Isolation of the genome sequence strain Mycobacterium avium 104 from multiple patients over a 17-year period

Isolation of the genome sequence strain Mycobacterium avium 104 from multiple patients over a 17-year period

Autor Horan, Kathleen L. Google Scholar
Freeman, Robert Google Scholar
Weigel, Kris Google Scholar
Semret, Makeda Google Scholar
Pfaller, Stacy Google Scholar
Covert, Terry C. Google Scholar
van Soolingen, Dick Google Scholar
Leao, Sylvia C. Autor UNIFESP Google Scholar
Behr, Marcel A. Google Scholar
Cangelosi, Gerard A. Google Scholar
Instituição Seattle Biomed Res Inst
McGill Univ
Natl Inst Publ Hlth & Environm
Universidade Federal de São Paulo (UNIFESP)
Resumo The genome sequence strain 104 of the opportunistic pathogen Mycobacterium avium was isolated from an adult AIDS patient in Southern California in 1983. Isolates of non-paratuberculosis M. avium from 207 other patients in Southern California and elsewhere were examined for genotypic identity to strain 104. This process was facilitated by the use of a novel two-step approach. in the first step, all 208 strains in the sample were subjected to a high-throughput, large sequence polymorphism (LSP)-based genotyping test, in which DNA from each strain was tested by PCR for the presence or absence of 4 hypervariable genomic regions. Nineteen isolates exhibited an LSP type that resembled that of strain 104. This subset of 19 isolates was then subjected to high-resolution repetitive sequence-based PCR typing, which identified 10 isolates within the subset that were genotypically identical to strain 104. These isolates came from 10 different patients at 5 clinical sites in the western United States, and they were isolated over a 17-year time span. Therefore, the sequenced genome of M. avium strain 104 has been associated with disease in multiple patients in the western United States. Although M. avium is known for its genetic plasticity, these observations also show that strains of the pathogen can be genotypically stable over extended time periods.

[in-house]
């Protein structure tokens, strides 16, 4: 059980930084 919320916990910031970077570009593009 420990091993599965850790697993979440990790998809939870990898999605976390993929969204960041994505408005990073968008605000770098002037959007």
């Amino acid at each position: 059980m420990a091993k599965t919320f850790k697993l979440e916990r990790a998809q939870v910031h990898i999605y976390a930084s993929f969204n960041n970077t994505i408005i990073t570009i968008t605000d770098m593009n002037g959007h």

Idioma Inglês
Data 2006-03-01
Publicado em Journal of Clinical Microbiology. Washington: Amer Soc Microbiology, v. 44, n. 3, p. 783-789, 2006.
ISSN 0095-1137 (Sherpa/Romeo, fator de impacto)
Editor Amer Soc Microbiology
Extensão 783-789
Direito de acesso Acesso aberto Open Access
Tipo Artigo
Web of Science WOS:000236095000017

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